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Talk to your doctor about your options. You need to know the possible side effects of each form of birth control so you'll know whether your health will be affected, according to Dr. Sara Newmann, associate professor in the department of obstetrics, gynecology, and reproductive sciences at the University of California San Francisco School of Medicine. If you have a history of breast cancer, a genetic tendency for high blood pressure, or are a current or former smoker, this should influence the type of birth control you use.
What are the most popular forms of birth control?
In the US, the National Center for Health Statistics states that tubal litigation, oral contraception, and condoms are the most popular types of birth control. It is important to remember that no one method is 100% effective against preventing pregnancy. However, these birth control methods do greatly increase the chances of avoiding pregnancy. For every 100 women who use birth control pills, nine will become pregnant.
The type of birth control you prefer and your insurance company will determine the price. You can get birth control for free on some health insurance plans, but you may have a co-pay, so check for contraception that is within your budget. If you don't have insurance, you can pay up to $50 per month for oral contraception. If you decide on a vaginal ring, the monthly cost is around $80 and an IUD can cost as much as $1,000 if you're uninsured.
According to a January 2014 review published in the Cochrane Database of Systematic Reviews involving 49 studies, using the birth control pill or patch did not impact weight gain for most women. The most women gained on average while on birth control is four pounds. In the 21 studies concerning why women stopped taking birth control, up to five percent stated that they stopped because they were gaining weight.
If you gain weight while on birth control, researchers assert that it's not likely that your weight gain is due to your contraception method. While the pill doesn't cause significant weight gain, around 25% of women who use the birth control shot cited feeling heavier -- this is likely due to water weight.
It's not a myth that birth control pills that contain both progestin and estrogen can treat severe cases of acne especially when paired with dermatologic medications. The pill can stop the skin from producing excess oil and testosterone, which are often causes of acne.
Now that you know what to expect with some popular birth control methods, here are some pros and cons to be aware of.
Condoms are the only birth control option that prevent STDs and infections as well as pregnancy. Both men and women have condom options now, but male condoms are still most popular. Women can also use spermicide in addition to condoms for further protection against pregnancy. Condoms and spermicide are more effective together; using spermicide alone only has a 71% prevention rate.
Condoms are inexpensive and female condoms are beneficial because they give women more control since they position the condoms themselves. However, male condoms are only 82% effective for pregnancy prevention, and female condoms are 79% effective. It's best to take the pill in addition to using condoms for more protection.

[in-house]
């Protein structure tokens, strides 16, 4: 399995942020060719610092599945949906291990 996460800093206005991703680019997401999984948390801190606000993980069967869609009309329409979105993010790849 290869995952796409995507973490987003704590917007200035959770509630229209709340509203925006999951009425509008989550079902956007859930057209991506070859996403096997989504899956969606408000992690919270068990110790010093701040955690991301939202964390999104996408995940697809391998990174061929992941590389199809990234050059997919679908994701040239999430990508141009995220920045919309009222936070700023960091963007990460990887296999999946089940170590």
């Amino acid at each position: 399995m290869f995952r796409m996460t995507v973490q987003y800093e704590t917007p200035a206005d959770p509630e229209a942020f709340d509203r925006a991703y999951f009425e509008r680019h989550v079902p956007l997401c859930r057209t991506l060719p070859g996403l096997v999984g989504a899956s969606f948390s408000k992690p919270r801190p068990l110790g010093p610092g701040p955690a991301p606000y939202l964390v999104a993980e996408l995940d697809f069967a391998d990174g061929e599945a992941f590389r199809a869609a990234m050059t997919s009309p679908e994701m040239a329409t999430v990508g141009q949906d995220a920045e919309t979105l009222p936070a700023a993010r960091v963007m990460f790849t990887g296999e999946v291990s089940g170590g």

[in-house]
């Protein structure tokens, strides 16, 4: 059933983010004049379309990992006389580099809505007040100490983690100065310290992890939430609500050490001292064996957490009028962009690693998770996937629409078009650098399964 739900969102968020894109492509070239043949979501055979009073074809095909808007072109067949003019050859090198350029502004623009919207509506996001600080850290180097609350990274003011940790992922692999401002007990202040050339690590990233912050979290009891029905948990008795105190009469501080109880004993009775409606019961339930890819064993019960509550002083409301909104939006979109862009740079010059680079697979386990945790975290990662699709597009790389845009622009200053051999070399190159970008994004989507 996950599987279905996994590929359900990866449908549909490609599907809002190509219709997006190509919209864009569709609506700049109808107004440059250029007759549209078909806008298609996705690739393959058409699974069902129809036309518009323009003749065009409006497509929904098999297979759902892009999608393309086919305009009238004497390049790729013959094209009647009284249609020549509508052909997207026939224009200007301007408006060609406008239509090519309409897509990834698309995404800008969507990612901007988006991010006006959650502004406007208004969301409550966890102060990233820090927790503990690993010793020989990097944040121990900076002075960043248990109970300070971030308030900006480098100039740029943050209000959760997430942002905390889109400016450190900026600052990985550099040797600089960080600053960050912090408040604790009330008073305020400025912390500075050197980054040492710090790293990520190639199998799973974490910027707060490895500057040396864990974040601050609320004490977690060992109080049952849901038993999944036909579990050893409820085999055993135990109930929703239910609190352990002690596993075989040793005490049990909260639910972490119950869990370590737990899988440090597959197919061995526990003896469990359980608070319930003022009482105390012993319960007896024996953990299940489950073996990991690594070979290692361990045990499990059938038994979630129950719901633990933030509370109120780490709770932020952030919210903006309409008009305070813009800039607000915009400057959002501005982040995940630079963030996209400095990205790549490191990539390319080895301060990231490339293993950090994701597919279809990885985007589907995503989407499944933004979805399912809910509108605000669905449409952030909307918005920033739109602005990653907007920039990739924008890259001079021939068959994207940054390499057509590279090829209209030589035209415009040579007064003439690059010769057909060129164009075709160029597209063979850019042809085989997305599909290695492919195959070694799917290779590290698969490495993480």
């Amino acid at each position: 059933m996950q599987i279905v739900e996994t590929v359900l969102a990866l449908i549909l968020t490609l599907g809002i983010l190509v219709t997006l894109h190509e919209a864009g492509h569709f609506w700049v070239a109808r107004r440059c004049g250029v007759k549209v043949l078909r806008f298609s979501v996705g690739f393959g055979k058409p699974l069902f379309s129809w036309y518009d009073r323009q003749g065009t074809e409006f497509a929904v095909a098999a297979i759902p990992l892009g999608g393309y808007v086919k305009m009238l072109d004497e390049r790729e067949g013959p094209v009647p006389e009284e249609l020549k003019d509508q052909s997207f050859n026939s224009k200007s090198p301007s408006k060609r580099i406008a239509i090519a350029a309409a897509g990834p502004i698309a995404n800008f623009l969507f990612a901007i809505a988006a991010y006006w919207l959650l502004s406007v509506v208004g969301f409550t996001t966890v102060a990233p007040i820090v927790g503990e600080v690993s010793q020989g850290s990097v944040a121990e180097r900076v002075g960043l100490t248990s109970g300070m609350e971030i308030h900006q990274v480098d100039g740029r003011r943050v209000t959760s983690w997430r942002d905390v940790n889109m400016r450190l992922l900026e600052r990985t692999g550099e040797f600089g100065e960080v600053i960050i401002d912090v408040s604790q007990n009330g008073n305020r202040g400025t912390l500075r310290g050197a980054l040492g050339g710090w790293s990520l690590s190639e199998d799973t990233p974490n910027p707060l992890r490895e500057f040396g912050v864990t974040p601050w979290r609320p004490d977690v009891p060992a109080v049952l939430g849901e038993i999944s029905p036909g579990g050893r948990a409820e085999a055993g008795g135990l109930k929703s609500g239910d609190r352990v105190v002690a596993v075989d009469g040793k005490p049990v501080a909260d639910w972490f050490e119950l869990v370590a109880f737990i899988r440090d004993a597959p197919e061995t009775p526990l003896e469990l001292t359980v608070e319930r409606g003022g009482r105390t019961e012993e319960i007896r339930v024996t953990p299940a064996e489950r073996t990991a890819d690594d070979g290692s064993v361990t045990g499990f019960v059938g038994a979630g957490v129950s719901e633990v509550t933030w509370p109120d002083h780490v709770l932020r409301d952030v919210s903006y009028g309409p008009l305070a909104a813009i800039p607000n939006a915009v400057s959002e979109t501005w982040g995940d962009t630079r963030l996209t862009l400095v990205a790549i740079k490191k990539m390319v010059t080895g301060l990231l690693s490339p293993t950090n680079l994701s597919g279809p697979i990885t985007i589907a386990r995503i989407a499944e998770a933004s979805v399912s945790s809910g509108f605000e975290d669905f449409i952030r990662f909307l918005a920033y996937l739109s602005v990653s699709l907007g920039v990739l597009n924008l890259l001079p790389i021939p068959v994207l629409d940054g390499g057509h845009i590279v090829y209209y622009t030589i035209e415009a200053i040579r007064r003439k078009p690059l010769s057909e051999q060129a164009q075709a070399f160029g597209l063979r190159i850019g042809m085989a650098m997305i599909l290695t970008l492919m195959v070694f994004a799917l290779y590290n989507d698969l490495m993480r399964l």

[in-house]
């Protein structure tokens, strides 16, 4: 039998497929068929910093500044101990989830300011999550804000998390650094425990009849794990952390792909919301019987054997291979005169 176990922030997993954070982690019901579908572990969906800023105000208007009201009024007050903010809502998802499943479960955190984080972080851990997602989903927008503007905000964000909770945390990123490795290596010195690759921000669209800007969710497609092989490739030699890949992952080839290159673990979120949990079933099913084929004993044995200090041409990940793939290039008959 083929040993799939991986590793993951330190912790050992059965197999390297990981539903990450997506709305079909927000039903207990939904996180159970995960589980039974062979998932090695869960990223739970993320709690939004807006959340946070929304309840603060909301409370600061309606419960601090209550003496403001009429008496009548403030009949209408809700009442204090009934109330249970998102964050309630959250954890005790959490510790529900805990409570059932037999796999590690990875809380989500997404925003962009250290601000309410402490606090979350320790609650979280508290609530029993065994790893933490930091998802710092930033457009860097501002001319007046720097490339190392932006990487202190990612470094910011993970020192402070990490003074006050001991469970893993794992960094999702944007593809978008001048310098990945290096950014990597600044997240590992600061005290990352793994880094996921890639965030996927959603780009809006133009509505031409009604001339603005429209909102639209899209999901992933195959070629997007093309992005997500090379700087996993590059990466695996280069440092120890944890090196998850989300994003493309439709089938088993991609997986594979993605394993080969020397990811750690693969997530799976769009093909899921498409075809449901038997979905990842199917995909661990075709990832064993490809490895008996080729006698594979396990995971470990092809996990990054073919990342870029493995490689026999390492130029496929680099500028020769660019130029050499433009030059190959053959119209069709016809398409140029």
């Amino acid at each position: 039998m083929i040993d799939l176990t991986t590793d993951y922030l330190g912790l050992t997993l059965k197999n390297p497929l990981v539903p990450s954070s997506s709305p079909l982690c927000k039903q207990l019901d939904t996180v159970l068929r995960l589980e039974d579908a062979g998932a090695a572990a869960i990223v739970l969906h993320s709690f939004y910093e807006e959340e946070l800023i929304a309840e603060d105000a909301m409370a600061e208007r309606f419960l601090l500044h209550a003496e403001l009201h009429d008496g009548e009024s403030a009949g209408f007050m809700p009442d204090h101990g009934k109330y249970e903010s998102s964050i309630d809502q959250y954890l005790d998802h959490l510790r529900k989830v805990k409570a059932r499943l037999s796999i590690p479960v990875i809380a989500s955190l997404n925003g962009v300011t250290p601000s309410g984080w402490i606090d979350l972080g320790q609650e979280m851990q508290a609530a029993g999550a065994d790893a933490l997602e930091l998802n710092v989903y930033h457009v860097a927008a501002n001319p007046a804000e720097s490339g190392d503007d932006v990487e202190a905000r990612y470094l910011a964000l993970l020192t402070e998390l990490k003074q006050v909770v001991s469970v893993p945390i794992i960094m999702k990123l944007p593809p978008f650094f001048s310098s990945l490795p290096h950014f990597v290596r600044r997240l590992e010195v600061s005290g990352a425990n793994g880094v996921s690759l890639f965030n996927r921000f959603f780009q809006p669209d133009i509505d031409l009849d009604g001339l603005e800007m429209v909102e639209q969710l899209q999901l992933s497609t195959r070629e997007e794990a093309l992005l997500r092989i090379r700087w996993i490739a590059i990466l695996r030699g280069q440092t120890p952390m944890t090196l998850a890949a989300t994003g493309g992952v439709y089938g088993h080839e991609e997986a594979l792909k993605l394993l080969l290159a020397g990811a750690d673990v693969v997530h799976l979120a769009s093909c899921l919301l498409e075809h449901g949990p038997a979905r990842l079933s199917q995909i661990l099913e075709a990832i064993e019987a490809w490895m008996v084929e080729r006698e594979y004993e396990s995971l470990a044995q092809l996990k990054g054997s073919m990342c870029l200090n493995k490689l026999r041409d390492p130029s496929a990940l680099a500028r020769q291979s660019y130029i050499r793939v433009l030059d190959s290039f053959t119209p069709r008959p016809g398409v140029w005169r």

Diaphragms are small, flexible cups that a woman places in her vagina to keep sperm from getting to the uterus. Diaphragms should be used with spermicide for maximum effectiveness.
If you want to use a diaphragm, your OBGYN will have to fit you for one. You should also replace your diaphragm annually. Examine the diaphragm often to make sure the latex is not wearing and to check for tears and holes. Visit your doctor if you lose or gain weight to ensure the diaphragm still fits correctly.
You can also try the cervical cap, which works much like the diaphragm, Your doctor will fit you for a cervical cap, and you should use the cap with a spermicide. Cervical caps should be replaced once a year as well.
The sponge is another hormone-free birth control option. The sponge looks like a donut and covers your cervix when it is inserted into the vagina.
All of these birth control methods are free of hormones, and you can insert the cervical cap or diaphragm hours before intercourse or right before sex. If you have breast cancer or other health conditions that make it unsafe for you to use hormonal birth control, these are effective ways to prevent pregnancy.
However, to be especially effective, you should use spermicide with diaphragms and cervical caps. These devices should also be kept in place at least six hours after intercourse. Diaphragms and cervical caps can also increase your risk of bladder infections, but you can lower your risk if you urinate immediately after sex.
Remember to have an honest conversation with your doctor before deciding on a birth control method. Your physician will evaluate your underlying health conditions and whether you plan to have children in the immediate future to help you find the birth control that works best for your body.
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